• [00:12:06] TERRENCE VICK: Well, I'll start with the photo of myself and Reverend Kersey and my cousin. We had a keen interest in our family history. We didn't know how how extensive it was until we started collaborating, I think about thirteen years ago if that, and just digging and I'm thankful for county archives and local archives that house information concerning family history. That's of utmost importance these days. Because not only ancestry, but it's important going into the museums, looking at family histories written and comparing, and of course, in the African American community oral tradition is strong. However, you need backup, you need research, so I'm thankful for the African American Washtenaw County and the Ann Arbor District Library for bringing this information together. And I'm almost forgetting the question--is anything of importance in our family exhibit? Bill and myself, we were interviewed by the Ypsilanti Historical Library on Huron Street. This was important because when we initially started, a lot of our history was not available. I felt that there was a resurgence and interest for the Black history to be insured and to be recorded and to be archived for so many people that don't have a notable history of their family. So, I do believe for myself and Bill, we were on Huron Street at the Ypsilanti Historical Society taking a picture as you see in the exhibit there.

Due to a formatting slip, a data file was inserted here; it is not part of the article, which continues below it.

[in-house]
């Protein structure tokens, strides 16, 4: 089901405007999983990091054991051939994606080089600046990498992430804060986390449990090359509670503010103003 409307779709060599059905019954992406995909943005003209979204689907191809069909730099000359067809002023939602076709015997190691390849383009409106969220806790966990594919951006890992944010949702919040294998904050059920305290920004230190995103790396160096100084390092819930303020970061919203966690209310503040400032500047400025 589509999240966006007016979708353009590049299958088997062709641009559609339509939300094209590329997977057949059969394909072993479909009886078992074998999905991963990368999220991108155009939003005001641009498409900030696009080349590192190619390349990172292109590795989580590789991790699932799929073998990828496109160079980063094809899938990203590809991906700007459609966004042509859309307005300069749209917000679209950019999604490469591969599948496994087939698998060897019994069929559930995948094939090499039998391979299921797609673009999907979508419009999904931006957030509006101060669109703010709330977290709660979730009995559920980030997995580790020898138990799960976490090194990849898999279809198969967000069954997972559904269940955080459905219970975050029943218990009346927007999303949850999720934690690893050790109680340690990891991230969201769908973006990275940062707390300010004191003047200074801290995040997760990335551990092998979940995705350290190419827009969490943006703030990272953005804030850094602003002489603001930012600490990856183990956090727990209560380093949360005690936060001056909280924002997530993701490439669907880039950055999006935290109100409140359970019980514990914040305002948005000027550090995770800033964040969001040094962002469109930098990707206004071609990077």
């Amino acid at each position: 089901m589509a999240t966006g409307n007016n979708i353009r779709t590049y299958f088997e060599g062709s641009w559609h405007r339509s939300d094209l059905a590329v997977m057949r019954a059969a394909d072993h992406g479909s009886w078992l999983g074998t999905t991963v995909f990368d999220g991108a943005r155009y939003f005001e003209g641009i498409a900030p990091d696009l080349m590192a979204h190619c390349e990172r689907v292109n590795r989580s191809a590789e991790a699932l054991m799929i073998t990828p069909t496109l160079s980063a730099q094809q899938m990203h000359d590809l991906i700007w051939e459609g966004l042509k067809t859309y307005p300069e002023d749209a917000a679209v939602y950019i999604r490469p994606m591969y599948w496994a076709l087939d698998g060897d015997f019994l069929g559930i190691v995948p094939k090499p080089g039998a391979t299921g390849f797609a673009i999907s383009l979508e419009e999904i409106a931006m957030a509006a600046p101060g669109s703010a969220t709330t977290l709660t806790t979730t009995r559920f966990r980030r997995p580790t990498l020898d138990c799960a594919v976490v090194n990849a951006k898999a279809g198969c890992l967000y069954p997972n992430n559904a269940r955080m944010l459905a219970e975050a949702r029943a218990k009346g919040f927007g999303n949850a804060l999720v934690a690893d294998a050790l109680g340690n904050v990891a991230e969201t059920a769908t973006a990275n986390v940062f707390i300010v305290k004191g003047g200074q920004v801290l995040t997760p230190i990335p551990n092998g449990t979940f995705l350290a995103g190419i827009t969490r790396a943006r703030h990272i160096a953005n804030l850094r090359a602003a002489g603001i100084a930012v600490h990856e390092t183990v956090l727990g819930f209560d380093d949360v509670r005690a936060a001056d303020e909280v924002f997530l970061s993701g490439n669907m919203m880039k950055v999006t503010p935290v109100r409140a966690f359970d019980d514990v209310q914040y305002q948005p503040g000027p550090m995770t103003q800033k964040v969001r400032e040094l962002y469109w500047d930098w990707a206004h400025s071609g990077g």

• [00:14:17] JOYCE HUNTER: Right, and I recall that you've already included that, I think, in the dropbox that we provided?
  • [00:14:26] TERRENCE VICK: My cousin gave you the article that was featured in the Ypsilanti history.
  • [00:14:33] JOYCE HUNTER: I do you have that, and we'll have to get it into the dropbox as well.
  • [00:14:39] TERRENCE VICK: Okay.
  • [00:14:40] JOYCE HUNTER: Okay. So, Reverend Kersey, do you want to add to that question? You want me to repeat it?
  • [00:14:47] THERON KERSEY: No. I think Terry covered most of it, just most of the pictures. I think we did an article at the Ypsilanti historical museum, I know I think I sent you a copy of it, that gives some history of our family. Because there was a lot of that Terry had put in, and a number of families that were involved and that's also there. When you say pictures, I would love to have pictures of John. I do have a picture of Jenny who was John's second wife. Her maiden name was Sparks. That was Theron and Augusta's mother. I do have that picture. There's other pictures that I have of my father and Terry's father. We do have that picture, and then there's actually if you look in the magazine, you have a picture of my grandfather, Theron.
  • [00:16:34] JOYCE HUNTER: So thank you. Those are our four questions.